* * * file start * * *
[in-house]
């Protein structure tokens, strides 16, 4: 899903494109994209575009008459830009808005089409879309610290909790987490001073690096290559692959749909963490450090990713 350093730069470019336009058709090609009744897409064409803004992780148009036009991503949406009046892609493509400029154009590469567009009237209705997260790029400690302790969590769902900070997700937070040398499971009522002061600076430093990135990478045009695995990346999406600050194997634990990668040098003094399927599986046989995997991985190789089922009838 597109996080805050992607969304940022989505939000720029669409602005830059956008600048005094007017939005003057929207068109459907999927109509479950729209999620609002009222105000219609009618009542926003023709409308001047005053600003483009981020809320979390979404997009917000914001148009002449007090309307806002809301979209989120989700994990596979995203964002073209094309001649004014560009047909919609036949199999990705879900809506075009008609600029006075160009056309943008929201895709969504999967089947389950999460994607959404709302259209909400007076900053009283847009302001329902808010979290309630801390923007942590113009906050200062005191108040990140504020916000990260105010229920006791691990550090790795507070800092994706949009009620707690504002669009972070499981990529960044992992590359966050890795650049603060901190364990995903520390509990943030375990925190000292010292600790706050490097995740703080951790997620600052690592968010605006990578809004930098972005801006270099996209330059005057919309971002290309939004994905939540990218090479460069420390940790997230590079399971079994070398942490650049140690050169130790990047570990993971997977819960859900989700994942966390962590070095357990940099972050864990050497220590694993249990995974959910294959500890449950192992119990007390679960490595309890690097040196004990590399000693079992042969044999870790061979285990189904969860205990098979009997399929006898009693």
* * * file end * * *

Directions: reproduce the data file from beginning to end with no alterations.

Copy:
[in-house]
């Protein structure tokens, strides 16, 4: 899903494109994209575009008459830009808005089409879309610290909790987490001073690096290559692959749909963490450090990713 350093730069470019336009058709090609009744897409064409803004992780148009036009991503949406009046892609493509400029154009590469567009009237209705997260790029400690302790969590769902900070997700937070040398499971009522002061600076430093990135990478045009695995990346999406600050194997634990990668040098003094399927599986046989995997991985190789089922009838 597109996080805050992607969304940022989505939000720029669409602005830059956008600048005094007017939005003057929207068109459907999927109509479950729209999620609002009222105000219609009618009542926003023709409308001047005053600003483009981020809320979390979404997009917000914001148009002449007090309307806002809301979209989120989700994990596979995203964002073209094309001649004014560009047909919609036949199999990705879900809506075009008609600029006075160009056309943008929201895709969504999967089947389950999460994607959404709302259209909400007076900053009283847009302001329902808010979290309630801390923007942590113009906050200062005191108040990140504020916000990260105010229920006791691990550090790795507070800092994706949009009620707690504002669009972070499981990529960044992992590359966050890795650049603060901190364990995903520390509990943030375990925190000292010292600790706050490097995740703080951790997620600052690592968010605006990578809004930098972005801006270099996209330059005057919309971002290309939004994905939540990218090479460069420390940790997230590079399971079994070398942490650049140690050169130790990047570990993971997977819960859900989700994942966390962590070095357990940099972050864990050497220590694993249990995974959910294959500890449950192992119990007390679960490595309890690097040196004990590399000693079992042969044999870790061979285990189904969860205990098979009997399929006898009693």